The biocognition of the mental lexicon

Michael T. Ullman

Published in print August 2007 | ISBN: 9780198568971
Published online September 2012 | | DOI:
 The biocognition of the mental lexicon

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  • Psychology
  • Cognitive Psychology
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The mental lexicon is rooted in the biology of the brain. Therefore, understanding the biological bases of the lexicon is critical for a full understanding of the lexicon itself. The vast majority of research on the biology of the mental lexicon and other aspects of language has thus far focused on the level of structural brain anatomy. However, the roles of many other substrates, from cells to molecules to genes, must also be elucidated. One can ask a number of different questions about the biocognition of the mental lexicon. This article examines four broad issues, most—but not all—of which have been and continue to be major areas of research: biological substrates, separability, redundancy, and domain specificity. It also discusses brain regions other than the temporal lobes that underlie aspects of lexically related knowledge and processing. In addition, the article considers how acetylcholine and estrogen modulate aspects of the lexicon and conceptual semantics. Finally, it analyses the link between lexical memory and declarative memory.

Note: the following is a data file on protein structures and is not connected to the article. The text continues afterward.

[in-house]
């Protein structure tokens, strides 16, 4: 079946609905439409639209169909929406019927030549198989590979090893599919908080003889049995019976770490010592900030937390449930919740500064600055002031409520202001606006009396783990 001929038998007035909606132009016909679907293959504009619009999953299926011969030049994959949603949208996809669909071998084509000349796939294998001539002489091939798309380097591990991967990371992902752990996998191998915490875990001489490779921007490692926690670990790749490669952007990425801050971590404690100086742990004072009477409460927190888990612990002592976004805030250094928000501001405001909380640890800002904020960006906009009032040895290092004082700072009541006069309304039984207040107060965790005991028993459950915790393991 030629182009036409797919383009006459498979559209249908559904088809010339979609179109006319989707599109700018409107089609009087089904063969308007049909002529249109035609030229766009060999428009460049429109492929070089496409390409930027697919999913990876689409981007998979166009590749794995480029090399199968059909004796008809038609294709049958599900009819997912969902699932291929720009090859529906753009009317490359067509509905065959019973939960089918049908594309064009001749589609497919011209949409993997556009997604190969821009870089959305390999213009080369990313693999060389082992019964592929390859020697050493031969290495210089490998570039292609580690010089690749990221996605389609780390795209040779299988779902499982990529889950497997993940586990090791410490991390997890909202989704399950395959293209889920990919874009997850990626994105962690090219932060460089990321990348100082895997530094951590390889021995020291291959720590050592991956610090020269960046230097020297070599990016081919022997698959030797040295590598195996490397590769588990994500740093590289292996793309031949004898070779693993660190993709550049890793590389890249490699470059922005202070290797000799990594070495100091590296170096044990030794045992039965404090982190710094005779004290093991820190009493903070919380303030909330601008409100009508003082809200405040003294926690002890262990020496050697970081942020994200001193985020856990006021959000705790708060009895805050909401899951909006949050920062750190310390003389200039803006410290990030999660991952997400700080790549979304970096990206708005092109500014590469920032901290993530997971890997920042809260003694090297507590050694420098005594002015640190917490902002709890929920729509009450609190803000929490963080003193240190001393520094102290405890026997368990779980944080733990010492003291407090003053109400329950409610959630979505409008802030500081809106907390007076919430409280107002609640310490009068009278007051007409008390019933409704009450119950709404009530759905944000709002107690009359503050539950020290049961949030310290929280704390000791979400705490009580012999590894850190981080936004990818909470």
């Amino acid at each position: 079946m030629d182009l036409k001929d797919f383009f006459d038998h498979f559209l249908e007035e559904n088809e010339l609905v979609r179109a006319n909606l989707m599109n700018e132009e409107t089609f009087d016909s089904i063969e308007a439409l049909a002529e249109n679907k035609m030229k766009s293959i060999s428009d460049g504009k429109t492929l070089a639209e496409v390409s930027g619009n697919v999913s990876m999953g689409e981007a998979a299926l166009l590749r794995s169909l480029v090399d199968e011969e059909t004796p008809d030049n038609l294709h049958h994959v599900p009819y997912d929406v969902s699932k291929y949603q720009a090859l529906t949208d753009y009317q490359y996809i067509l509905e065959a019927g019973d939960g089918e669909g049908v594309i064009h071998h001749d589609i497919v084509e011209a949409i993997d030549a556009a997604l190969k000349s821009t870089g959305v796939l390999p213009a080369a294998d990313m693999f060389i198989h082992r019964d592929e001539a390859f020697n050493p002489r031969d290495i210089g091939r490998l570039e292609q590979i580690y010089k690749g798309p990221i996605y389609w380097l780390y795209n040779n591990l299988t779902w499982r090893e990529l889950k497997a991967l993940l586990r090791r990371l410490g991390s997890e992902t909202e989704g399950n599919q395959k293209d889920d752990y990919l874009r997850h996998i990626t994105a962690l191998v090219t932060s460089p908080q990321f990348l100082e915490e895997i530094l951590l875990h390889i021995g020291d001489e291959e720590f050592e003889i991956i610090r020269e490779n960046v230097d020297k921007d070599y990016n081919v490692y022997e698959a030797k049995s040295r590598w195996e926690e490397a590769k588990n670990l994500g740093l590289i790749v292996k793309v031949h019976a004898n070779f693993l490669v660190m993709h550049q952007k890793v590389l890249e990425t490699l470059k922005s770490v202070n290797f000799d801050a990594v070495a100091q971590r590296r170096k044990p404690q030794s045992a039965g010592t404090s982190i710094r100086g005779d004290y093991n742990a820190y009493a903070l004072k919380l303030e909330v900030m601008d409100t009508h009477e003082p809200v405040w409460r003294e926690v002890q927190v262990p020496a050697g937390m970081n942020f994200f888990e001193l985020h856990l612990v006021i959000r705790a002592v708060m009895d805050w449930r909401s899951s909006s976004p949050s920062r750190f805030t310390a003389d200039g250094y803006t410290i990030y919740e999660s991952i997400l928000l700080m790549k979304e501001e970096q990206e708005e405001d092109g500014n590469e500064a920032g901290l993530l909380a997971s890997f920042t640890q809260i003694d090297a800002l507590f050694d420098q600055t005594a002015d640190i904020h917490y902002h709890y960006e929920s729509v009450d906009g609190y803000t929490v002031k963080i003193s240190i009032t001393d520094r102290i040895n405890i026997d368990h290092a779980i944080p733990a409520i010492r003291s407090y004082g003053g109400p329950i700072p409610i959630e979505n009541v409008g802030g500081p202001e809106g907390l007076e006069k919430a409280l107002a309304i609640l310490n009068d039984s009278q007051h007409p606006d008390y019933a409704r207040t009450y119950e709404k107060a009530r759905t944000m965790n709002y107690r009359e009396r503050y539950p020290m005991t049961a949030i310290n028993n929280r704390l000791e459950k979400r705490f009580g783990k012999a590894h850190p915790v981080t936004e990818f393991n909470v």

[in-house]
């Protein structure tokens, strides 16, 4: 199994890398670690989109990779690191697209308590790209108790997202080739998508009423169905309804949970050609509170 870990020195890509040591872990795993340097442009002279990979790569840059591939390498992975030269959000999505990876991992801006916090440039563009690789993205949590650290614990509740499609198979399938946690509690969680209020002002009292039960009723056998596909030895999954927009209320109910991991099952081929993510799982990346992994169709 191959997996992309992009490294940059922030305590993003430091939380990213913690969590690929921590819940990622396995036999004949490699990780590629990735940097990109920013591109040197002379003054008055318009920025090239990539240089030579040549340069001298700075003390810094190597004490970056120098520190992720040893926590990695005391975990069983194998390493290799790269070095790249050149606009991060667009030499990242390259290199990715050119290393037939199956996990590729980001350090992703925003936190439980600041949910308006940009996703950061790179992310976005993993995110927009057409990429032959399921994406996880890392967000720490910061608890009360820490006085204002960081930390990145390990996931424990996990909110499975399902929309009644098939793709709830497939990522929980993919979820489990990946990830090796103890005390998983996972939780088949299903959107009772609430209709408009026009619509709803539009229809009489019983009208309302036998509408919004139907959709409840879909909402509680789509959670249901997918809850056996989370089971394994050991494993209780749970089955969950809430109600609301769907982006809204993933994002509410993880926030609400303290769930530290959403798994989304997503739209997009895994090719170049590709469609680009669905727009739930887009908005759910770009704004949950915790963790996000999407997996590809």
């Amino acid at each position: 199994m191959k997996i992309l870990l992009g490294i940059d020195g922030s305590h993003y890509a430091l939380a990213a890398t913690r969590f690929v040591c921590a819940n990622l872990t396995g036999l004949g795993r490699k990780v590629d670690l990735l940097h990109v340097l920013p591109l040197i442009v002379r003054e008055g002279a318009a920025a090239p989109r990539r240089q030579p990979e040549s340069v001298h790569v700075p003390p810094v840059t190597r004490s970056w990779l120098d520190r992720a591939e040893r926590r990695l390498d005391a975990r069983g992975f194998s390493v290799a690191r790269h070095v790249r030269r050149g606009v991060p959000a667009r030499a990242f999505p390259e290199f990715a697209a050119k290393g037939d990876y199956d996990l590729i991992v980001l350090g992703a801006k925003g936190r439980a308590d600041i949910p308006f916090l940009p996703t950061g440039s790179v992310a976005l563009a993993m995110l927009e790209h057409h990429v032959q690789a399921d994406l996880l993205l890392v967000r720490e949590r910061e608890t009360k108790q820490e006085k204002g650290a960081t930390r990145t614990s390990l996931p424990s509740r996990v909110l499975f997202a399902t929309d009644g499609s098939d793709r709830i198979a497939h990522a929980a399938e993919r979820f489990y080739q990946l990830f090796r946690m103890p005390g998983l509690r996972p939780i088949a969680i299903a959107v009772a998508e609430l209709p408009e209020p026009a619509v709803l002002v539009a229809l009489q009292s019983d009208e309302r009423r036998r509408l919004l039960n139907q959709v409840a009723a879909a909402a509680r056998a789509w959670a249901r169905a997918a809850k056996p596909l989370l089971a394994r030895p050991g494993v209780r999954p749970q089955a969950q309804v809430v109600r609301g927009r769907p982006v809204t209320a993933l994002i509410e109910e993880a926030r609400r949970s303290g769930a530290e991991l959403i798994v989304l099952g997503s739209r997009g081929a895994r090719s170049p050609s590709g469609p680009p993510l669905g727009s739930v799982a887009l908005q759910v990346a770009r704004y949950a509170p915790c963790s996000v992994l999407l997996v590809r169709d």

Keywords: biocognition; mental lexicon; biology; biological substrates; separability; redundancy; domain specificity; brain regions; temporal lobes; conceptual semantics

Article.  14742 words. 

Subjects: Psychology ; Cognitive Psychology ; Cognitive Neuroscience

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